Rebuilt Bowfin submarine museum showcases 'silent service' story

USS Missouri Chief Petty Officer Legacy Academy Class 019 members tour the USS Bowfin Submarine Museum & Park at the Pearl Harbor Visitor Center on Aug. 28, 2018.


By WILLIAM COLE | The Honolulu Star-Advertiser | Published: February 17, 2021

HONOLULU (Tribune News Service) — A $20 million, 12,000-square-foot USS Bowfin submarine museum opened Monday with a new name and striking look that charts the course of Navy undersea duty, from the loss of the USS F-4's 21 hands off Honolulu in 1915 up through the newest $6.5 billion Columbia-class ballistic missile submarines.

The first thing museumgoers see — and walk through — is a mammoth 43-foot-diameter ring that replicates the hull dimension of the new Columbia class, the largest submarines ever built by the United States.

Also visible is the new name — Pacific Fleet Submarine Museum — reflecting the goal of telling the wider story of Navy submarining beyond the resident Bowfin, nicknamed the "Pearl Harbor Avenger."

Launched on Dec. 7, 1942 — a year after Japan's attack on Oahu — the Bowfin conducted nine war patrols. The submarine itself and retail shop remained open as much as possible while the museum was closed for reconstruction.

In recent years the nonprofit museum — one of four at Pearl Harbor — has weathered government shutdowns, hurricane warnings, a failed landing dock at the adjacent USS Arizona Memorial that drove visitors away and, for the past year, COVID-19 closures and restrictions.

Retired sub skipper Chuck Merkel, the museum's executive director, is relieved that the rebuilt museum is open, and optimistic about its future. A formal ceremony will be held next week.

With COVID-19 vaccinations ramping up, this summer — one of the peak travel times — will be telling.

"I don't know that (visitation) is going to reach what it was pre-COVID, but I think it's going to trend in the right direction," Merkel said.

Longer term, "I think we're going to be OK, " he said. The museum was prudent in the use of savings, and "we've got money that we've set aside for a rainy day and we're going to be all right," he said. That's with "a lot of belt-tightening" and all salaried employees taking pay cuts, he said.

The renovated and enlarged museum includes three main galleries, which focus on the submarine force of World War II, the Cold War and the force of today and into the future.

The sub force wasn't hit on Dec. 7, 1941, and was quick to go on the offensive. Information panels note that the USS Swordfish sank the Atsutasan Maru in the South China Sea nine days after Pearl Harbor.

But the Pacific submarine force struggled with risk-avoidance strategy and defective torpedoes until younger submariners stepped up.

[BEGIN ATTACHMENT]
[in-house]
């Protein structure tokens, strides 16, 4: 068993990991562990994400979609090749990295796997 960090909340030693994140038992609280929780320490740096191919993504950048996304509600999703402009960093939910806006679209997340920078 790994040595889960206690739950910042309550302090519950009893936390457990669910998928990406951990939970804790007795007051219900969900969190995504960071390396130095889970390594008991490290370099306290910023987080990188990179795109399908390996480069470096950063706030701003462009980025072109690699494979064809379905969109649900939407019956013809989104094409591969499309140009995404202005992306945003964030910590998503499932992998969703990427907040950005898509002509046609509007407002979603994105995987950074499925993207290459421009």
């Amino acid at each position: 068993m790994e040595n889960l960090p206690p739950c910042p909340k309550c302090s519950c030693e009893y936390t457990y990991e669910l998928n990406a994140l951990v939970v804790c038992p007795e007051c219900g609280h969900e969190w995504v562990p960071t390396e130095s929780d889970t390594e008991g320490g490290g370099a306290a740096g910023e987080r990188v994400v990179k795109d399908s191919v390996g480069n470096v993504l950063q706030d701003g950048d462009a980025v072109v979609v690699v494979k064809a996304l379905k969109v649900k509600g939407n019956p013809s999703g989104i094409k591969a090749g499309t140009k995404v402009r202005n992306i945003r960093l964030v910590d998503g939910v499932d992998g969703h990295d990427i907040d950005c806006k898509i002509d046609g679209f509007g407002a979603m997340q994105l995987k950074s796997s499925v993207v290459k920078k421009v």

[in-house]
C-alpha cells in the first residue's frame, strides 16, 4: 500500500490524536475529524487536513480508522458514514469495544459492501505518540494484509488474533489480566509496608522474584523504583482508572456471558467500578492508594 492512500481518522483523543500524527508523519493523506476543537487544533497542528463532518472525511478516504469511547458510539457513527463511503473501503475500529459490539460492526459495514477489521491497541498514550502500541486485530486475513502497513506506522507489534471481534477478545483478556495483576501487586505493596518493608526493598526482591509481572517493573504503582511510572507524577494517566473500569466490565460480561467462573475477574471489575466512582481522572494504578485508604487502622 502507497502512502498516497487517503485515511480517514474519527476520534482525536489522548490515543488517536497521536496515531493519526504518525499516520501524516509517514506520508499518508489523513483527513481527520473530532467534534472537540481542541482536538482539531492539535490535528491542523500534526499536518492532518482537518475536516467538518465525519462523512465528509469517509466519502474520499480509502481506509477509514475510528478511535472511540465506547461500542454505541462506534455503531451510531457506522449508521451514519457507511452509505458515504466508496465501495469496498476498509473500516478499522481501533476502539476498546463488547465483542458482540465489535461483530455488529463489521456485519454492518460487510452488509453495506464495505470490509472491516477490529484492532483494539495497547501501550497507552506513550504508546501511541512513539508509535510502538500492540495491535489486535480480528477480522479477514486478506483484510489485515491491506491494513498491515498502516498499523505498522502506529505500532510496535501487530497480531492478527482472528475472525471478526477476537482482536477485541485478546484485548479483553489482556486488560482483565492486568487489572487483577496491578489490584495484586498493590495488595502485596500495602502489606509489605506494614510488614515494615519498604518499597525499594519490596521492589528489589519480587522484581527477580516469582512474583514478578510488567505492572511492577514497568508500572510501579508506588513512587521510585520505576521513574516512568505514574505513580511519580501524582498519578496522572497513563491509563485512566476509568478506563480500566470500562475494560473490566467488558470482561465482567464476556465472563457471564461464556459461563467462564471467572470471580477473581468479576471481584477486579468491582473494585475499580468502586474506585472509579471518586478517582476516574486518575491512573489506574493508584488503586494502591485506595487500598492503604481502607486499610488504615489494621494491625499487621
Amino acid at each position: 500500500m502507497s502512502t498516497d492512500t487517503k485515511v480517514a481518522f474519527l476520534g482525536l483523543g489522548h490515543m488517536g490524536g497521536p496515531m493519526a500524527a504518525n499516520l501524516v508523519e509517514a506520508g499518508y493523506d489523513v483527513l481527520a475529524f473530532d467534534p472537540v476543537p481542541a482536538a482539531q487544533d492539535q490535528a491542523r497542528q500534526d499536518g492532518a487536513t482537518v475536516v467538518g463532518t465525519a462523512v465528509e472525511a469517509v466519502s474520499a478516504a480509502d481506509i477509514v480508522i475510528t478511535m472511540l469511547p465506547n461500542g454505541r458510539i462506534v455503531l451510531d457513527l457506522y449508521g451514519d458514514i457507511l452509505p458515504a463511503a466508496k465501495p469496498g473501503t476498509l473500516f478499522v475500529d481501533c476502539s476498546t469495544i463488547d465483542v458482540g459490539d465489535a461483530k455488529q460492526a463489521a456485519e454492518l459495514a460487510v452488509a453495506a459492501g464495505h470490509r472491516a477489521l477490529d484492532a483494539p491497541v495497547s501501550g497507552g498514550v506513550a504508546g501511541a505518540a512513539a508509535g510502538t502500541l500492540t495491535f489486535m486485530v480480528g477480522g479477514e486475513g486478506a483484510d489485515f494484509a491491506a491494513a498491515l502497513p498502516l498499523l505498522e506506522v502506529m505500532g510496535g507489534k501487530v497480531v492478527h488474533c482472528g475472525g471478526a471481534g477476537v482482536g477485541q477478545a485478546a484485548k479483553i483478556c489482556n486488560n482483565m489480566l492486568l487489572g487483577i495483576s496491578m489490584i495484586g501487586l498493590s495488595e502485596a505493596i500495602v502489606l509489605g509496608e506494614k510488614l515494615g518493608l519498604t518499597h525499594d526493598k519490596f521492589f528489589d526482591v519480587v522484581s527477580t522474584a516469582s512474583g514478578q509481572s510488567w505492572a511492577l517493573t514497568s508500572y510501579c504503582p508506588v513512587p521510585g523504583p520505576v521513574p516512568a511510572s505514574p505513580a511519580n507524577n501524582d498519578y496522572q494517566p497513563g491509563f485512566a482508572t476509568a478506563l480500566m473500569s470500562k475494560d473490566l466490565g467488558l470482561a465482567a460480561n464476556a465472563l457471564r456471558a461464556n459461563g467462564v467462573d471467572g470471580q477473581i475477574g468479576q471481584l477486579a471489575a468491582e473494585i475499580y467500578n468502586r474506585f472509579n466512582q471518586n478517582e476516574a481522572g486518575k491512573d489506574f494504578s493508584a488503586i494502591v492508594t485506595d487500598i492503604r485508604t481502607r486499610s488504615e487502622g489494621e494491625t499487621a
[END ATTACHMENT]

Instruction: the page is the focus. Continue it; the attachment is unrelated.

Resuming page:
The USS Wahoo became one of the most successful wartime submarines under commanding officer Dudley "Mush " Morton, described as fearless, aggressive and competent.

"Great Lord, I thought, we're under the control of a madman!" Lt. George Grider is cited as saying in response to a bold order from Morton.

The Wahoo disappeared without a trace on Oct. 11, 1943, in northern Japan following air and sea attack.

A battle flag hand-sewn by Morton shows an American Indian profile with each of 19 headdress feathers representing an enemy ship destroyed.

A steam-driven 20-foot Mark 14 torpedo that was carried on a Bowfin war patrol is now decommissioned, with a graphic on one side revealing its internal components, including a big pressurized air tank.

On one wall is a large blowup of a Bowfin crew photo at Pearl Harbor after the submarine, with a pressure hull maximum diameter of 16 feet, left on a patrol and then returned when Japan surrendered in 1945.

A half-dozen or more subs are shown tied up in Pearl Harbor behind the Bowfin. "You can imagine how crowded Pearl Harbor was," Merkel said.

Making his way through the World War II section, Ron Freiheit, 65, said the museum is "really well done."

The Owatonna, Minn., resident escaped minus 30-degree temperatures back home during a weeklong contracting job at the Marine Corps base.

"It's all great," he said of the new museum. "I'm kind of a computer geek, so the computer over there for setting the torpedoes is just amazing to look at, and then the stories of all the submariners are really interesting."

The bulky analog targeting computer, nearly as tall as a person and several feet wide, bristles with dials and knobs.

Merkel said submarine-launched ballistic missiles were influenced by Japan's big aircraft-carrying submarines—some of which were returned to Pearl Harbor after the war and later sunk off Barbers Point.

"We took that hangar technology" and combined it with German V-1 missile technology, Merkel said. "That's how we developed the Regulus missile" that was launched by submarines, he said.

The state of Hawaii is represented with ship items and a model of the ballistic missile submarine USS Kamehameha, later converted to carry special operations troops, and surfboards from the USS Honolulu, including one that made a visit to the Arctic.

A collage reveals the names and /or photos of the more than 4,000 men who died in the sub force since its inception in 1900, Merkel said.

Merkel said the new museum will open people's eyes a bit more to the length and breadth of the "silent service's " contributions—even though most missions remain classified.

Submarine ballistic missile nuclear deterrence missions remain a top priority, Merkel said, yet few realize that U.S. ballistic missile submarines have been on patrol every day since 1960.

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